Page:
Document Type : Original Article


1 Department Of Chemistry, Yeshwant Mahavidyalaya, Nanded- 431602 (MS); affiliated to SRTM University Nnanded, India

2 Department of Chemistry, Sambhajirao Kendre Mahavidyalay Jalkot tq. Jalkot Dist. Latur, India

3 Gramin (Art's, commerce and science) Mahavidyalaya, Vasant Nagar (Kotgyal), TQ.Mukhed, Dist.Nanded- 431715, India


A series of β-carboline derivatives have been modified at C-1 sites of the aryl ring and tested for the Insilco Estrogen Receptor inhibitory study. all the designed molecules show an excellent bonding score with 5ACC Estrogen Receptor protein. The position of the proposed ligands BC-6, and BC-12 in the binding site of protein is superimposable with the native ligand and shows the hydrogen bonding with the LEU:346 amino acid residues. The ADME studies show that groups BC-6 and BC-12 show good human intestinal CYP1A2 inhibitor, CYP2C19 inhibitor, CYP2C9 inhibitor, CYP3A4 inhibitor, CYP3A4 inhibitor activity with Log Kp (skin permeation) -5.43 cm/s, while Ramachandran plot for BC-6 indicate, molecules show the 100% favorable region in the pocket of enzyme 5ACC. While the BC-6 and BC-12 can cross the BBB barrier. This study indicates that from all the synthesized molecules, the scaffold BC-6 and BC-12 show excellent activity.

Graphical Abstract

In Silico Estrogen Receptor Activity Evaluation of Some β-Carboline Derivatives Through Molecular Docking Approach and Target Prediction by ADME Study


Main Subjects


Naturally, tricyclic alkaloids is an β-carboline with a pyridoindoles heterocyclic scaffolds presented in the broad range of natural products and bioactive molecules [1]. The classification of β-carboline is based on the nitrogen position at α, β, γ, and δ- site of THβC. The tricyclic pyrido [3,4-b] indole ring system [2], presented in a broad range natural products isolated from  natural sources like marine sponge [3], territorial plants [4], fast food [5], and mammals [6]. β-carbolines are named based on the saturation percentage of the pyridine ring, compounds with fully unsaturated aromatic pyridine ring are named as β-carbolines (β-Cs), partly unsaturated compounds, and fully saturated compounds are known as dihydro-β-carbolines (DH β-Cs) and tetrahydro-β-carbolines (TH β-Cs), respectively [7]. The product of Pictet-Spengler reaction tetrahydro-β-carboline (tryptoline) moiety found in the numerous biologically important synthetic and natural compounds. The THβ-Cs have been known to have a broad range of medicinal activities such as anticonvulsant, anticancer, antiviral, antifungal, and anticancer activities, and are of high significance in the synthesis of these compounds (Figure 1) [8-15]. Molecular docking with CADD methods are used to screen different possible compounds, searching for new compounds with desired binding application or testing a range of tempering of an existing compound. The presence of a large amount of pharmaceutical data available [16], the computer-aided analysis of molecular interactions becomes more realistic in addition to which as of now the CADD is an study of binding study which can easily predict the biochemical mechanism of the designed molecules for the drug development and the docking results also give the desire conformation of the molecule in the binding pocket of the enzyme [17-18].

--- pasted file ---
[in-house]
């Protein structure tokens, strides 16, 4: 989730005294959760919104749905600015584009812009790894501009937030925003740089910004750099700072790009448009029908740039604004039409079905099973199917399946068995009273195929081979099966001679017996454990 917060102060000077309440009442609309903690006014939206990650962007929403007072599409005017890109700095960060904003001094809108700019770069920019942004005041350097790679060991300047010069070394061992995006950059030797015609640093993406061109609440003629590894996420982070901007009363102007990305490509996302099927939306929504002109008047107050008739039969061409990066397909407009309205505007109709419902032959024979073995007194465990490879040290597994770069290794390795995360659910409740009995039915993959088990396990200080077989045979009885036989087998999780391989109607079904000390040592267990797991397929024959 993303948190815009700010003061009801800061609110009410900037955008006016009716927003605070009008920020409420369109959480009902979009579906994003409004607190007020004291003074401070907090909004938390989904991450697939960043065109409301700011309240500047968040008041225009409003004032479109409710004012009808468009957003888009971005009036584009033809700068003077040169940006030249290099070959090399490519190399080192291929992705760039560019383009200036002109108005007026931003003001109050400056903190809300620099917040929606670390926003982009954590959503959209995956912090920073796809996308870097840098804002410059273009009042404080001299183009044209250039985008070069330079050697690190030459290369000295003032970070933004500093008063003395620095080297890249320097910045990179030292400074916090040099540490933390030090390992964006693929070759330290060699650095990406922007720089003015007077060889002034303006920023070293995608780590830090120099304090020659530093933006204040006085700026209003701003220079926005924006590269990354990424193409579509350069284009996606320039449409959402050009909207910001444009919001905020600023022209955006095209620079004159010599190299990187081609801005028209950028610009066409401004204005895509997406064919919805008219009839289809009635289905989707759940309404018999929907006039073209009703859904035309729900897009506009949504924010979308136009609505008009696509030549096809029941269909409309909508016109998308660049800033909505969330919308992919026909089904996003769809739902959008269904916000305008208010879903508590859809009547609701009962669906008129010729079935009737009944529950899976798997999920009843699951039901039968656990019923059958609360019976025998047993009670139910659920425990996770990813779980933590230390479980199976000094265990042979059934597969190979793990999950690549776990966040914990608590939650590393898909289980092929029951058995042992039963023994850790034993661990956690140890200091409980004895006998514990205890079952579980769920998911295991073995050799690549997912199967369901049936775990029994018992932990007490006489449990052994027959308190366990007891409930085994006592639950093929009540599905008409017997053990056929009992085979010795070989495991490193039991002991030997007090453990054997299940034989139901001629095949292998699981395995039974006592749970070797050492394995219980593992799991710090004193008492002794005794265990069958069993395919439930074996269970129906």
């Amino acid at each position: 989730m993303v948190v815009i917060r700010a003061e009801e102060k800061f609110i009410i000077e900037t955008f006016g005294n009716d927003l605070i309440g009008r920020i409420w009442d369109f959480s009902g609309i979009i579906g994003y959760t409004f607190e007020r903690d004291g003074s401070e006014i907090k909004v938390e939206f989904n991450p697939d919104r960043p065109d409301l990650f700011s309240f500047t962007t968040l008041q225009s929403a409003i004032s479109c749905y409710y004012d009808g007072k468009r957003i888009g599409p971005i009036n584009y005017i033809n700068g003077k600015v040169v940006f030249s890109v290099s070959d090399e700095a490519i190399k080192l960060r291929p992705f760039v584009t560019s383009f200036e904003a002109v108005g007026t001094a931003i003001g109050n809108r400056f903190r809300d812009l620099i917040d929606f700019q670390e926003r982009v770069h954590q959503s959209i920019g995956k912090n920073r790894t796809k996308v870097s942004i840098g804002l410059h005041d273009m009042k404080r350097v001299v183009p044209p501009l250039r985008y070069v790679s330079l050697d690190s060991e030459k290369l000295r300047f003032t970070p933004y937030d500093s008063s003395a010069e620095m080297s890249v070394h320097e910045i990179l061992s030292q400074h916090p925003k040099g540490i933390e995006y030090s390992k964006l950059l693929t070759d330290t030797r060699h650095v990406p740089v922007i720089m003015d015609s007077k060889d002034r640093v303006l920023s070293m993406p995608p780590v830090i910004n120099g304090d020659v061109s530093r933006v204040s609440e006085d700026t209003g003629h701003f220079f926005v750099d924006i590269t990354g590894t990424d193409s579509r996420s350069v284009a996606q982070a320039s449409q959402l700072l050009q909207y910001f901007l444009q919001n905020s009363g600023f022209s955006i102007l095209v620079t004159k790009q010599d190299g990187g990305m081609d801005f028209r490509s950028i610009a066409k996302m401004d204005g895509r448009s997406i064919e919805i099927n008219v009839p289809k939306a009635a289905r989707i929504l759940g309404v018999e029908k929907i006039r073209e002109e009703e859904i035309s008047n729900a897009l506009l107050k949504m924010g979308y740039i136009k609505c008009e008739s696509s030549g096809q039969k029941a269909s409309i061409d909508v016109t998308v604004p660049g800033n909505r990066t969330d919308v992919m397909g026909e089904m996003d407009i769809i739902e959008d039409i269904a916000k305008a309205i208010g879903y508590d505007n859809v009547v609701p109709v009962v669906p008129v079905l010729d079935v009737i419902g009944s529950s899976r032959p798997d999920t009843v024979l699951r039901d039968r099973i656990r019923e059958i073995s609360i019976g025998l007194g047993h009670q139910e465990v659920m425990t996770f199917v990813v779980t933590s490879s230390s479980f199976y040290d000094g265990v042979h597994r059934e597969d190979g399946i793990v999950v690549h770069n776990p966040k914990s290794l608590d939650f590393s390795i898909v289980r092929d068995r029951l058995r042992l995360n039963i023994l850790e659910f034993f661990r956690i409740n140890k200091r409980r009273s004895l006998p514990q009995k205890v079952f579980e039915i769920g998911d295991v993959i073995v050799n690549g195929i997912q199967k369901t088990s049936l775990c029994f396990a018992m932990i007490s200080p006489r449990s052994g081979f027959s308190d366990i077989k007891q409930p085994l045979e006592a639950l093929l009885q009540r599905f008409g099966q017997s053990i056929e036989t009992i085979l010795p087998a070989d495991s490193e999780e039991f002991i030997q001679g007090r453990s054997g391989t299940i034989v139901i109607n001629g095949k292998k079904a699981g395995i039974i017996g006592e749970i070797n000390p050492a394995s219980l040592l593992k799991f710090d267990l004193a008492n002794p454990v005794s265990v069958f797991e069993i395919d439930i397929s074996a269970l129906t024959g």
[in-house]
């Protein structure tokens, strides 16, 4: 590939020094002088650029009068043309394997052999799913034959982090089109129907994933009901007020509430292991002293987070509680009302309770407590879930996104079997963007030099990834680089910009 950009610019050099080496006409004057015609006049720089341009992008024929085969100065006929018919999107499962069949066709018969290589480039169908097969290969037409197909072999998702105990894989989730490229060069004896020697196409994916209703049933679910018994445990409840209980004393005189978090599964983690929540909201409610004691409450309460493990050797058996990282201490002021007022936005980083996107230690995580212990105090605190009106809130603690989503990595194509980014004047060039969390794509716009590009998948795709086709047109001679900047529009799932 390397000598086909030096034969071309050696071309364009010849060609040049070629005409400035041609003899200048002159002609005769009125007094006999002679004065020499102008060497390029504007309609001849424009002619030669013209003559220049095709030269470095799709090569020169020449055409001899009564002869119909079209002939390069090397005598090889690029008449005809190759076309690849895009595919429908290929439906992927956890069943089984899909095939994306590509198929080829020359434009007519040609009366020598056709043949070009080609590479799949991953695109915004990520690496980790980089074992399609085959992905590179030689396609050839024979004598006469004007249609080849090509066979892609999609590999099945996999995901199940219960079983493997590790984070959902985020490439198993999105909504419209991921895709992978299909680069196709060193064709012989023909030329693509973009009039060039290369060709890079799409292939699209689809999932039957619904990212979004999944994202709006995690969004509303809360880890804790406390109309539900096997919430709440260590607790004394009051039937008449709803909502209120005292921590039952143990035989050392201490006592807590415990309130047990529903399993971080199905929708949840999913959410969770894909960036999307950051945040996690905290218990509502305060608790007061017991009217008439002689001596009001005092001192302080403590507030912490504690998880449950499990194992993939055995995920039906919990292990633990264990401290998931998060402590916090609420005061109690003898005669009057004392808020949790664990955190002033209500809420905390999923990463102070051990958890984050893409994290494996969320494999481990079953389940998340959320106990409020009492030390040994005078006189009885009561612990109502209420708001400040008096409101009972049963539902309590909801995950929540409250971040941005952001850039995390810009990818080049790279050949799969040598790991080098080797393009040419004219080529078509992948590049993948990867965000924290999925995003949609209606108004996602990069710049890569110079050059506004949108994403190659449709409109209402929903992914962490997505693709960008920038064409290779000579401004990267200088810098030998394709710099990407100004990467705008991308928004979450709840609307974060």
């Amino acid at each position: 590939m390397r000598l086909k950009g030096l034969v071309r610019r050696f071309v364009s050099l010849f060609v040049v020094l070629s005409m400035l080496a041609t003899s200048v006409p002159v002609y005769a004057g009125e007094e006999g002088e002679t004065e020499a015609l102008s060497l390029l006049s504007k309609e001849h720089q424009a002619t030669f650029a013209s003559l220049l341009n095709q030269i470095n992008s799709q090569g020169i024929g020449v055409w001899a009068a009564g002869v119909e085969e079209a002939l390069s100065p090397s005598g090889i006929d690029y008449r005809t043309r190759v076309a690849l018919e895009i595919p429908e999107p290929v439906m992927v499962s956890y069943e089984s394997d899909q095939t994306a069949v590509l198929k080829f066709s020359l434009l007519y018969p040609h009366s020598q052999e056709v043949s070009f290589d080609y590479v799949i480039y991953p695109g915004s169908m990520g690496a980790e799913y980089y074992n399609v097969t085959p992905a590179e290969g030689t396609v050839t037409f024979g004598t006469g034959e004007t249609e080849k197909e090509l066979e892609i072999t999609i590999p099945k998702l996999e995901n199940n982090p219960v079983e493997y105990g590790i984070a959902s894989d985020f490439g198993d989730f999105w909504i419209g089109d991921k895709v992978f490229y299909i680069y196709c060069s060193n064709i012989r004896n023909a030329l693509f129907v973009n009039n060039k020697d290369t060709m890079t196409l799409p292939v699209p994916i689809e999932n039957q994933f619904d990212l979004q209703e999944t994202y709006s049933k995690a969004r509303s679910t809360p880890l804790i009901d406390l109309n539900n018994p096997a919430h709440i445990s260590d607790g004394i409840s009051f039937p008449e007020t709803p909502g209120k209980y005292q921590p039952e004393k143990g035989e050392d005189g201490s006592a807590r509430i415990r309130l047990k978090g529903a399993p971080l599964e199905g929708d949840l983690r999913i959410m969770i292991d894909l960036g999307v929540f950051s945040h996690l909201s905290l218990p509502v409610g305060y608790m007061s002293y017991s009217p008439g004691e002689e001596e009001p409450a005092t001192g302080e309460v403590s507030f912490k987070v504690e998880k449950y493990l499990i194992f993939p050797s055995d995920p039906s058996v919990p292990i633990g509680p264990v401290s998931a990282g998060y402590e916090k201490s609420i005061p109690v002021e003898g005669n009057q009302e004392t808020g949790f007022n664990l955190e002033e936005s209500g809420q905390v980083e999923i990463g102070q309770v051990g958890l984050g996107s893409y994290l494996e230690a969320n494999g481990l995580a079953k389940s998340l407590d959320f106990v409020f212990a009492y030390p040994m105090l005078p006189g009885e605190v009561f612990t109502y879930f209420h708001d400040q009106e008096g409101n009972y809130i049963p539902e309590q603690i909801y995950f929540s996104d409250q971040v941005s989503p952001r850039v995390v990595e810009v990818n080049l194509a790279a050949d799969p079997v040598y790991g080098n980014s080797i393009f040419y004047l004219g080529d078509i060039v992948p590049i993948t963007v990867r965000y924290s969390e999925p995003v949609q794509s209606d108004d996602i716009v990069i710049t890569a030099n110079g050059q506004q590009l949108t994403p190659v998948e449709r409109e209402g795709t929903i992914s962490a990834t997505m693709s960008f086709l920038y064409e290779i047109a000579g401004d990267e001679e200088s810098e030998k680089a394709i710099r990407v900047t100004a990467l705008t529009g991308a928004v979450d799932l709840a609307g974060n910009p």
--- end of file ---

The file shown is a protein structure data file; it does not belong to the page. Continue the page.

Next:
In this study, molecular docking is performed between receptor, i.e. protein molecule and ligand, i.e. novel β-carboline molecules has been studies. The novel derivatives of β-carboline which belong to an important group of heterocyclic compounds, the modification of the β-carboline at the C-1, C-2, C- -C-4, C-7, C-8, and C-9 sites could enhance the anticancer activity of the proposed molecules [19-20]. In the literature, there are broad range of natural products that are isolated worldwide and have the potential application which can be the good target for the anticancer activity (Figure 1) [20-24].

Figure 1. Bioactive β-carboline